The European Union is preparing an initiative to enact the implementing acts establishing the decentralised IT system to be used for cross-border service of documents and cross-border taking of evidence

This week the European Union has given notice to all stakeholders that it is preparing an initiative relating to justice and fundamental rights, the purpose of which is to enact the implementing acts establishing the decentralised IT system to be used for cross-border service of documents and cross-border taking of evidence. Click here and here.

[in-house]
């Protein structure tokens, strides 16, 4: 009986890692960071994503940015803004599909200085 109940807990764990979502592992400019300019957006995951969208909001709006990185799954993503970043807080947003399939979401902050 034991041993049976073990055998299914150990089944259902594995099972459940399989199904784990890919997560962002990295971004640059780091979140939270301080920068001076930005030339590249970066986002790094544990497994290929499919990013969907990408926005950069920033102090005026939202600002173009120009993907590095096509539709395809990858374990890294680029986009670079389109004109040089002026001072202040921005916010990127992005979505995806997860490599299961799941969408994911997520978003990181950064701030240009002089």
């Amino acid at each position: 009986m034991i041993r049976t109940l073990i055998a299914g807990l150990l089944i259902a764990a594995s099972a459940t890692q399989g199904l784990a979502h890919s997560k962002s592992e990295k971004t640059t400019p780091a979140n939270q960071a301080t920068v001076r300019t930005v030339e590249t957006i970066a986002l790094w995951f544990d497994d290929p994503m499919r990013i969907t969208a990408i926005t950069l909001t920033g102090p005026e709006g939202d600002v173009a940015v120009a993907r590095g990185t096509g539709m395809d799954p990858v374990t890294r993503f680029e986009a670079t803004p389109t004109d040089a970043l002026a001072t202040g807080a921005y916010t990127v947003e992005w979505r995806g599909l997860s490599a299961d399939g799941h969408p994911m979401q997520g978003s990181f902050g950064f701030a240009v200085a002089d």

This is in accordance with the Regulation (EU) 2020/1784 of the European Parliament and of the Council of 25 November 2020 on the service in the Member States of judicial and extrajudicial documents in civil or commercial matters (service of documents) (recast) and the Regulation (EU) 2020/1783 of the European Parliament and of the Council of 25 November 2020 on cooperation between the courts of the Member States in the taking of evidence in civil or commercial matters (taking of evidence) (recast).

As stated in the notifications, the implementing acts will set out the technical specifications of the methods of communication and communication protocols, security objectives and relevant technical measures, minimum availability objectives and the establishment of a steering committee.

It is planned for the first quarter of 2022.